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The transfer window: what does this mean for immigration?

As you may be aware, the transfer window opened on 2 January 2022. This is the second year in which UK football clubs have had to adhere to the new immigration rules following Brexit. Following the UK’s departure from the EU, the free movement of EEA nationals between the UK and the EU ended making the transfer of EEA nationals to the UK that bit harder. As 31 December 2020, football clubs are required to apply for a visa for EEA nationals to enable them to come to the UK and play football.

How does the UK immigration system work for footballers?

  • The club purchasing the player (or receiving them on loan) is required to hold a sports specific sponsor licence.
  • Before a player is able to apply for a visa, the club must obtain an endorsement from The FA.
  • The club must assign a certificate of sponsorship to the player using the International Sportsperson visa. This visa allows the player to be sponsored for up to three years, with the possibility for extension and eligibility for settlement after five years in the UK).
  • Football clubs that lie outside the top four divisions of men’s football or the top two divisions of women’s football cannot obtain a sports sponsor licence. These clubs will no longer be able to recruit EEA nationals unless the player obtains a visa outside of the sponsored worker system and that visa permits them to play football.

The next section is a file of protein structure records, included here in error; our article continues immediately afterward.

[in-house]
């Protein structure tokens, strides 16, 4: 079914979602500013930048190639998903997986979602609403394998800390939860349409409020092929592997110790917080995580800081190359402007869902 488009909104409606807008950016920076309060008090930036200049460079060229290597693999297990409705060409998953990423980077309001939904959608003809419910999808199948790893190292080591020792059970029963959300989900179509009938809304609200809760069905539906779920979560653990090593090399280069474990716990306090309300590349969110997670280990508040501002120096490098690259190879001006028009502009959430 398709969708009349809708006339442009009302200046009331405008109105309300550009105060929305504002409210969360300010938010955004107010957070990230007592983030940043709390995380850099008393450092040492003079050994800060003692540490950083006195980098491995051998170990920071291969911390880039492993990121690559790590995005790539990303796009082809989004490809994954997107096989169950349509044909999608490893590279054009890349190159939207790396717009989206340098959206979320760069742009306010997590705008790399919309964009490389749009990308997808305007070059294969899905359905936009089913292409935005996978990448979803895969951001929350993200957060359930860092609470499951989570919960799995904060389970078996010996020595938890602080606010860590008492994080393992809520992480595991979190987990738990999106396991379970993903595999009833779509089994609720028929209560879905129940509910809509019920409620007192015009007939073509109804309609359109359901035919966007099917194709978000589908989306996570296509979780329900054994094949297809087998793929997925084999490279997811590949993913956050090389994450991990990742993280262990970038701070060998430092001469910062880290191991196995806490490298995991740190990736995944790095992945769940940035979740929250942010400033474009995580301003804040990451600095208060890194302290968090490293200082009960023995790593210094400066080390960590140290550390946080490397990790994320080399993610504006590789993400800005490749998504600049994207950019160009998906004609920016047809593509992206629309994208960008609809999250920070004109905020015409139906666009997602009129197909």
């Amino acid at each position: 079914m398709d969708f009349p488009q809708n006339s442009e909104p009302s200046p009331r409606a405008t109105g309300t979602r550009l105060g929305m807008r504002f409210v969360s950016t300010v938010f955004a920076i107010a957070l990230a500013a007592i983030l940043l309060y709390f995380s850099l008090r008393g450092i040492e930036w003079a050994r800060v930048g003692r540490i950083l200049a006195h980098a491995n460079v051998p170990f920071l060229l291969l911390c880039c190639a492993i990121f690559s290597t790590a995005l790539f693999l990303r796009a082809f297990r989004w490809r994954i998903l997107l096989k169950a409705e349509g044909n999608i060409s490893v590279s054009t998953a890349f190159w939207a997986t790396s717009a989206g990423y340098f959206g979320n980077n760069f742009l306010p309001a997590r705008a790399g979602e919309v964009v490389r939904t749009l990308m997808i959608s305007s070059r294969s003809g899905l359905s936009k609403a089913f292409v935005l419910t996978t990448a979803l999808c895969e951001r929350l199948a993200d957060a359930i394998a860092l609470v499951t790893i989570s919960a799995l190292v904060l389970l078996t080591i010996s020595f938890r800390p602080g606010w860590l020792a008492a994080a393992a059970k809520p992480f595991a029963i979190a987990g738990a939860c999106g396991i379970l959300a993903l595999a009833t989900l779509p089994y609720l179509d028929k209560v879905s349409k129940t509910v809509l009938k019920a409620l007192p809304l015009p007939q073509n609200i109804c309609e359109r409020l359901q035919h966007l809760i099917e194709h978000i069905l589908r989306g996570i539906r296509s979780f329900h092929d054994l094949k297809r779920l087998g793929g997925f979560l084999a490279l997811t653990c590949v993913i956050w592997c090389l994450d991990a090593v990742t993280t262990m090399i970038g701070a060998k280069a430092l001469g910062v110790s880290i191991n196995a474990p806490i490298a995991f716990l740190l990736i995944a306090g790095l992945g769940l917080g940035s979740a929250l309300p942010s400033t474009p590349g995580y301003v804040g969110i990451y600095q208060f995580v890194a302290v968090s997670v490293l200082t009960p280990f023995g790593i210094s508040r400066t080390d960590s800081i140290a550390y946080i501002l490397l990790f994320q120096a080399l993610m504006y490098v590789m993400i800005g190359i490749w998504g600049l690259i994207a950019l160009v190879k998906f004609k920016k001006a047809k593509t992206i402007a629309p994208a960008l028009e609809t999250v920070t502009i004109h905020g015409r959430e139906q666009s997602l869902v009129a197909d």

• A full list of the football teams which hold a specific sponsor license can be found here.


How does The FA endorsement work?

  • Players who have made a certain percentage of international appearances for the best-ranking national teams over a certain period of time will receive an automatic endorsement.
  • However, there is a secondary points-based scheme whereby a play is not awarded an ‘automatic’ endorsement. Under this scheme, the endorsement will be dependent on the following criteria: the quality of the league of the selling club; minutes played by the player; and the domestic league and continental cup progression of the club they played for at the end of last season.
  • Youth players (under the age of 21) have the opportunity to be assessed on youth-team specific criteria if they fail to meet their respective points pass marks.
  • The full criteria for an FA endorsement can be found here.


An example using Philippe Coutinho
As can be seen on the Register of Worker and Temporary Worker licensed sponsors, Aston Villa Football Club hold a sponsor licence in both the “International Sportsperson” and the “Skilled Worker” categories.

Aston Villa will then have applied and received an endorsement from the FA (see below how on Philippe Coutinho met the criteria for the endorsement).

As Philippe Coutinho is a Brazilian national, he is entitled to an automatic endorsement and he has played in more than 30% of Brazil’s international fixtures that he has been available for selection for in the 48 months prior to the date of the transfer due to Brazil being the number 2 ranked team in the world. Over the last 48 months Philippe Coutinho has had a number of serious injuries and therefore has only been available for selection in a possible 15 fixtures for Brazil in the last 48 months. In these possible fixtures, Philippe Coutinho has played in 10 fixtures and therefore he has played in more than 30% of Brazil’s international fixtures that he has been available for selection for in the 48 months prior to the date if transfer.